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Other Capitals of the Nineteenth Century

An Alternative Mapping of Literary and Cultural Space

  • Richard Hibbitt

Part of the Palgrave Studies in Modern European Literature book series (PMEL)

Table of contents

About this book

Introduction

This book rethinks the notion of nineteenth-century capital(s) from geographical, economic and symbolic perspectives, proposing an alternative mapping of the field by focusing on different loci and sources of capital. Walter Benjamin’s essay ‘Paris, the Capital of the Nineteenth Century’ identifies the French capital as the epitome of modernity. His consideration of how literature enters the market as a commodity is developed by Pierre Bourdieu in The Rules of Art, which discusses the late nineteenth-century French literary field in terms of both economic and symbolic capital. This spatio-temporal approach to culture also underpins Pascale Casanova’s The World Republic of Letters, which posits Paris as the capital of the transnational literary field and Greenwich Meridian of literature. This volume brings together essays by specialists on Bayreuth, Brussels, Constantinople, Coppet, Marseilles, Melbourne, Munich and St Petersburg, as well as reflections on local-colour literature, the Symbolist novel and the strategies behind literary translation. Offering a series of innovative perspectives on nineteenth-century capital and cultural output, this study will be invaluable for all upper-levels students and scholars of modern European literature, culture and society.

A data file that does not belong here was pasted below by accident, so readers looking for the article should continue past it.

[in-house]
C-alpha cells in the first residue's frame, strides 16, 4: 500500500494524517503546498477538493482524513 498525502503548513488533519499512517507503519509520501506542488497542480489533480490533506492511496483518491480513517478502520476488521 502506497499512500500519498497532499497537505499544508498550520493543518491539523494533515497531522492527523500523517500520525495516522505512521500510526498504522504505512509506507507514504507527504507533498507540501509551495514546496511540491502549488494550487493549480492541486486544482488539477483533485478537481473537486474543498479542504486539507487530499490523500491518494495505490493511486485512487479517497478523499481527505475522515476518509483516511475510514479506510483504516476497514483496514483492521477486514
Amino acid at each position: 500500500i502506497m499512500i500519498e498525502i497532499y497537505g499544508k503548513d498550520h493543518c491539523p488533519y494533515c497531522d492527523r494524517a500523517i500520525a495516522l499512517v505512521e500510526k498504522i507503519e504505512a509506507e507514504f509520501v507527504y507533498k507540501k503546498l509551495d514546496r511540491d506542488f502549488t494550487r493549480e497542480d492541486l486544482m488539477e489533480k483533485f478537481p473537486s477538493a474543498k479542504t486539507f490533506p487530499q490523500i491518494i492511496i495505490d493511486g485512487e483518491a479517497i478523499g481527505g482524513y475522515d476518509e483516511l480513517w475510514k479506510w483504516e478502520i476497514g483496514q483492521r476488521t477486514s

Keywords

Paris Constantinople Brussels Europe Local-colour literature Symbolist novel Translation

Editors and affiliations

  • Richard Hibbitt
    • 1
  1. 1.University of LeedsLeedsUnited Kingdom

Bibliographic information